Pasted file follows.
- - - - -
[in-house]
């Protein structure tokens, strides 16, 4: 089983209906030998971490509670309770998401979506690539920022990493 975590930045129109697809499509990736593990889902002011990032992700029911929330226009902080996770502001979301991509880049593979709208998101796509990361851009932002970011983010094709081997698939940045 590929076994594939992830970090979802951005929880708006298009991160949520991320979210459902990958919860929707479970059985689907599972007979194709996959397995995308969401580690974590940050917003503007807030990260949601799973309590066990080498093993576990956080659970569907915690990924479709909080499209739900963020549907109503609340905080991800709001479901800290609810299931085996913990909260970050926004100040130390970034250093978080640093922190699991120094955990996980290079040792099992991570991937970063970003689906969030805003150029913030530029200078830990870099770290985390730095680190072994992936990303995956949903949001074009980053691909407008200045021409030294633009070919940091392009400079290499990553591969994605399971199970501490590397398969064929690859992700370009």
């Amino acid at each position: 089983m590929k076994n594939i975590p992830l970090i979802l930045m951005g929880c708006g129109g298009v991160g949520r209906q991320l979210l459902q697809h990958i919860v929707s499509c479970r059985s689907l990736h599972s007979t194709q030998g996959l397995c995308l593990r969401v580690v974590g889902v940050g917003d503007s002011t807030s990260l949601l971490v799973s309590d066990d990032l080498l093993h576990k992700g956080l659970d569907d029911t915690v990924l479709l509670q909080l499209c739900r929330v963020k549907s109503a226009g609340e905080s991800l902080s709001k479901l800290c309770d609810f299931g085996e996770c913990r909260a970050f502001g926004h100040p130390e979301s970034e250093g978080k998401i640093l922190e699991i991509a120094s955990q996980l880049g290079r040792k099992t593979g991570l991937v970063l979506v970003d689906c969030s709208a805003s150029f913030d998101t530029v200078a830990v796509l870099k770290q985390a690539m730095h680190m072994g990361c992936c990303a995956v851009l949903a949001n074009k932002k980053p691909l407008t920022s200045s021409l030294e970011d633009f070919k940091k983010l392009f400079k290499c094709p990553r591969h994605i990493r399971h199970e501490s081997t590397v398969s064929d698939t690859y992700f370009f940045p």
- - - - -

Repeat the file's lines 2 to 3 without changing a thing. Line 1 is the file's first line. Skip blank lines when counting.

């Protein structure tokens, strides 16, 4: 089983209906030998971490509670309770998401979506690539920022990493 975590930045129109697809499509990736593990889902002011990032992700029911929330226009902080996770502001979301991509880049593979709208998101796509990361851009932002970011983010094709081997698939940045 590929076994594939992830970090979802951005929880708006298009991160949520991320979210459902990958919860929707479970059985689907599972007979194709996959397995995308969401580690974590940050917003503007807030990260949601799973309590066990080498093993576990956080659970569907915690990924479709909080499209739900963020549907109503609340905080991800709001479901800290609810299931085996913990909260970050926004100040130390970034250093978080640093922190699991120094955990996980290079040792099992991570991937970063970003689906969030805003150029913030530029200078830990870099770290985390730095680190072994992936990303995956949903949001074009980053691909407008200045021409030294633009070919940091392009400079290499990553591969994605399971199970501490590397398969064929690859992700370009």
């Amino acid at each position: 089983m590929k076994n594939i975590p992830l970090i979802l930045m951005g929880c708006g129109g298009v991160g949520r209906q991320l979210l459902q697809h990958i919860v929707s499509c479970r059985s689907l990736h599972s007979t194709q030998g996959l397995c995308l593990r969401v580690v974590g889902v940050g917003d503007s002011t807030s990260l949601l971490v799973s309590d066990d990032l080498l093993h576990k992700g956080l659970d569907d029911t915690v990924l479709l509670q909080l499209c739900r929330v963020k549907s109503a226009g609340e905080s991800l902080s709001k479901l800290c309770d609810f299931g085996e996770c913990r909260a970050f502001g926004h100040p130390e979301s970034e250093g978080k998401i640093l922190e699991i991509a120094s955990q996980l880049g290079r040792k099992t593979g991570l991937v970063l979506v970003d689906c969030s709208a805003s150029f913030d998101t530029v200078a830990v796509l870099k770290q985390a690539m730095h680190m072994g990361c992936c990303a995956v851009l949903a949001n074009k932002k980053p691909l407008t920022s200045s021409l030294e970011d633009f070919k940091k983010l392009f400079k290499c094709p990553r591969h994605i990493r399971h199970e501490s081997t590397v398969s064929d698939t690859y992700f370009f940045p």